Once you understand this principle and have data to back it up, you can grow at an unbelievable rate. In fact, click the play button below and listen to personal development master Tony Robbins and marketing guru Jay Abraham tell a quick 4–minute story about Icy Hot’s incredible growth.

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In my opinion, the Customer Lifetime Value strategy that Jay describes in the interview above is the best way to grow your referral business. People and businesses are happy to refer related products when they are paid to do so.

But there are other ways to gain referrals as well, so let’s look at those…

The Law of Reciprocity

The Law of Reciprocity says that we respond to positive actions with positive actions and negative actions with negative actions. To say it another way, we love paying people back for what they do to us — good or bad.

The good news is that this law holds true in business as well as in everyday life.

When it comes to generating more referrals, you can use this principle to create business partnerships that are mutually beneficial.

I told you we would return to the dog walking example, so let’s do that now.

If you’re a dog walker and you want to put your business cards at the checkout counter of the local pet store, then the Law of Reciprocity might come in handy.

For example, you could tell the pet store owner that you love referring your customers to their brand of dog food. Perhaps the two of you could set up a mutual referral system. You keep sending customers back to them for dog food, they keep telling dog owners to use you as a pet sitter.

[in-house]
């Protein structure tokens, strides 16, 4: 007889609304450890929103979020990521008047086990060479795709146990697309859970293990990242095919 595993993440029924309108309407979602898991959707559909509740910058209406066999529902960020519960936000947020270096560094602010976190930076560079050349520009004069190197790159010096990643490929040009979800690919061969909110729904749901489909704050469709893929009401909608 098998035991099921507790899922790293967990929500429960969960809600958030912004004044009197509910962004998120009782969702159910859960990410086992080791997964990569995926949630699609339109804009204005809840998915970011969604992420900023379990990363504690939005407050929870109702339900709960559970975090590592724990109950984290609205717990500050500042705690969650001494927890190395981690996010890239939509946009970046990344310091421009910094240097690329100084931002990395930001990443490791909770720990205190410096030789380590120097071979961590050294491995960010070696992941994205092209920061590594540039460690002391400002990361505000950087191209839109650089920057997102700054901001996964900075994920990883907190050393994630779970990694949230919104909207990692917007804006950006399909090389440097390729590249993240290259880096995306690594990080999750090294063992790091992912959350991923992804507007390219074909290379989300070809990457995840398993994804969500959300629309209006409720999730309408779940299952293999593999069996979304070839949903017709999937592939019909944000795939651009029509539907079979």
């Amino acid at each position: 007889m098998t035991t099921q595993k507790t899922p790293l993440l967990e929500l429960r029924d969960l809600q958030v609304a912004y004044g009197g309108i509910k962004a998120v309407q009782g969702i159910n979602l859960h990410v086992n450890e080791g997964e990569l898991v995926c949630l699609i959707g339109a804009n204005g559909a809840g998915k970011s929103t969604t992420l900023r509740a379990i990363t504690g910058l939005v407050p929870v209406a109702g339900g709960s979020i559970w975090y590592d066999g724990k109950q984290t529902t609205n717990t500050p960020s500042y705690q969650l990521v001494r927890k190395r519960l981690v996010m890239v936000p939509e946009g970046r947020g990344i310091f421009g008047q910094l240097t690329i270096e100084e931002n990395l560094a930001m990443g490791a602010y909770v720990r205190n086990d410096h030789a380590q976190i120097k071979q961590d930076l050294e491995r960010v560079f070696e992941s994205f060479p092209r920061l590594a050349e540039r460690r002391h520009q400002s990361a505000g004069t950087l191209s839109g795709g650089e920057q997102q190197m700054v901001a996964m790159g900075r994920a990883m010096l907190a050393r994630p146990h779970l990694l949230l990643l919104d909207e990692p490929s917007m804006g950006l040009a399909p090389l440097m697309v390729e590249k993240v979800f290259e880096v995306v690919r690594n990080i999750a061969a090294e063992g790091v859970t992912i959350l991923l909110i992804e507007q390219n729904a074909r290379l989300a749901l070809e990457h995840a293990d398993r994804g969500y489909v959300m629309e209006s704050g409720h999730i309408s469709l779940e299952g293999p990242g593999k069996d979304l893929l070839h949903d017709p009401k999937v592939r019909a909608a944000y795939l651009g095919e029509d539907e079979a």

Once again, this principle can work for any business. How can you work with the other party so that you both can benefit?

There is a phrase that heard from seasoned marketer, John Jantsch, that makes this entire process very easy. That phrase is, “What is the best way for me to introduce you to my audience?”

Another way of saying this would be, “What is the best way to tell my customers about you?”

Do you know any business that wouldn’t be interested in telling potential customers about their work? Once this conversation gets started, it’s only natural to tell your potential partner what you do and ask if it’s a good fit to share your products/services/ideas with their customers as well. Frame it as a mutually beneficial partnership and the Law of Reciprocity will usually do the rest.

Now, make sure to do your homework beforehand. You can’t dish this phrase out to everyone in your industry. Besides, your goal is only to connect with a few influencers anyway.

That said, this principle can work in small teams as well as between two people.

For example, I’ve heard of web designers linking up with three or four other digital professionals and then referring clients among the group. One person might be an expert in design, another in web-based applications, another in mobile applications, and so on. When a client mentions a need for one of the services, the other group members point them in the right direction.

Asking for referrals

The previous strategies in this article will allow you to build a system that continually generates referrals, but it can still be worth your time to ask for them on your own. After all, if you’re talking to someone who could send you potential customers, then you might as well take advantage of the opportunity.

There are two things you need to focus on when asking for referrals.

1. Timing

Remember the Law of Reciprocity? Well, people are much more likely to send referrals your way if you have recently created value for them. The time to ask for referrals is right after people are feeling great about you and your work.

For example, if you design websites and a client loves the project you just finished for them, then that would be the perfect time to ask for a referral. Or if you just referred two new customers to a referral partner, then that would be a great time to ask them if they have any new leads for you.

2. Wording

The words you use to describe your work matter.